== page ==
April 28 is a date that will forever be embedded in British & Irish Lions folklore.
It marks the first ever match played by the Lions – although the tourists had not yet been given that name – on the pioneering 1888 Tour as they took on Otago in Dunedin.
But unlike today’s tourists, simply getting to New Zealand in the first place was a huge undertaking for the travelling 22-man squad at the end of the 19th century.
The original tourists embarked on a journey from Tilbury that took 46 days and included stops in London, Plymouth, Tenerife, Cape Town and Hobart on the S.S. Kaikoura steamship.
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They were joined on the ship by Sir Thomas Brady, investigating salmon roe production for the government, and 300 stoats and weasels charged with controlling New Zealand’s rabbit population.
Arriving at Port Chalmers, Dunedin, on Sunday 22 April, the Lions played Otago six days later in the first of 35 rugby matches against teams across Australia and New Zealand.
England provided the majority of the touring squad but there was a Welshman in Richie Thomas, Scots Robert and William Burnet and Alex Laing and an Irishman in Belfast-born Arthur Paul.
And there was also a real air of expectancy surrounding the tourists – who played in red, white and blue hooped jerseys with white socks and dark shorts.
The Otago Witness remembers: “As early as 2 o’clock it was evident in town that something unusual was going to take place for the sidewalks were thronged with pedestrians, all going in the one direction – southward; while a large crowd assembled in front of the Grand Hotel to see the Englishmen embark.”
The historic meeting with Otago took place on the Caledonian Ground in South Dunedin.
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Extensive reporting in the newspapers of the day had helped to build expectation with crowds turning out to watch the Lions train, and stories speculating as to their likely approach.
A crowd of almost 10,000 witnessed the match with New Zealanders travelling in from the surrounding countryside.
Of the Lions starting XV, Thomas was the youngest player in the Lions line-up at 22 with Thomas Banks the oldest at 29. Only three were capped players: Andrew Stoddart and Robert Seddon for England, and Thomas for Wales.
The physical size of the players on show was remarkable compared to the modern game – the average weight of a Lions forward for that opening game was a shade under 76kg.
Compare that to the Lions Test side that lined up for the third Test against Australia in 2013 that averaged out at a whopping 117kg per man.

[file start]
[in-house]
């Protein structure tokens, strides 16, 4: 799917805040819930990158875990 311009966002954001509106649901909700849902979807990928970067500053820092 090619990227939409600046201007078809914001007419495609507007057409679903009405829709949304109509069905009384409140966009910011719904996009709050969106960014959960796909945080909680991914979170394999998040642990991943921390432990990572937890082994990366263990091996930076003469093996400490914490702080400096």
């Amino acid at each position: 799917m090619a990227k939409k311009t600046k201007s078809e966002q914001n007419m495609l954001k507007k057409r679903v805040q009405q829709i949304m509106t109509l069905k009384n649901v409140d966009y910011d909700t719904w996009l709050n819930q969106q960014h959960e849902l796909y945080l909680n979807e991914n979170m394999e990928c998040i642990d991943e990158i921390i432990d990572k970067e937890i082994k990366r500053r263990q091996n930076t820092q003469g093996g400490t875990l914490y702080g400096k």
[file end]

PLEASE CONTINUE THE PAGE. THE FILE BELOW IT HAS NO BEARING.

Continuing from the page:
But while the blues of Otago drew first blood with a dropped goal, the Lions soon responded and the honour of scoring the tourists’ first-ever point went to Thomas Kent.
A try at the time was worth only one point and 25-year-old Kent’s score served notice of the quality that would see him win six successive caps for England between 1891 and 1892.
Jack Anderton crossed for the Lions’ second try shortly after the interval to trim the deficit to 3-2 before 24-year-old Harry Speakman came to the fore.
The three-quarter dropped two goals – there have still only been 14 instances of two drop goals in the same match occurring in Lions history – to turn the game on its head and seal a resounding 8-3 success.
The Lions’ proud tradition of creating excitement was present from the beginning. The New Zealand Herald called it “the fastest and hardest fought game ever seen in Otago”.
A few days later on that 1888 trip, the Lions and Otago met again and the Lions repeated their success, though by a smaller margin (4-3).
Those were the first victories of what would prove to be a fantastically successful trip, with the 1888 team winning 27, drawing six and losing only two of their 35 games of rugby.
Remarkably, they also played 19 games of Australian Rules – winning six despite having never played it before arriving Down Under.
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The Tour was tinged with tragedy though when skipper Seddon, who had won three caps for England in 1887, tragically drowned during the Australian leg of the trip as a result of a sculling accident on the Hunter River in New South Wales.
But the tourists’ legacy was honoured by the International Rugby Board in 2013 when the team, along with initial captain Seddon, were inducted into the World Rugby Hall of Fame.
And in the same year the 2013 Lions tourists paid their own tribute to the trailblazing skipper, visiting his grave on their Tour of Australia.
Those 1888 players – led by former England Test cricketers Alfred Shaw and Arthur Shrewsbury, blazed a trail for the Tours to come and cemented their place in Lions history.
28 APRIL 1888
LIONS XV (1) 8, OTAGO (3) 3 (Caledonian Ground, Dunedin)
Lions XV: Tommy Haslam (Batley); Andrew Stoddart (Blackheath & England), Harry Speakman (Runcorn)(2D), Jack Anderton (Salford)(T), Walter Bumby (Swinton); John Nolan (Rochdale Hornets), Bob Seddon (capt, Swinton & England); Willie Thomas (Cambridge University & Wales), Tom Banks (Swinton), Robert Burnet (Hawick); Tom Kent (Salford)(T), Harry Eagles (Swinton); Charlie Mathers (Bramley), Sam Williams (Salford), Alex Laing (Hawick).
Otago: W.G. Thomas; W.H. Noel, Tom Lynch, Joe Davie, Jack Thomson; D. Simpson, H. Treseder; W. Turnbull, J.R. Montgomery, W. McFarlane; E.E. Morrison (capt)(D), Irwin Hunter; R. Martin, A. Gibson, C. Beck.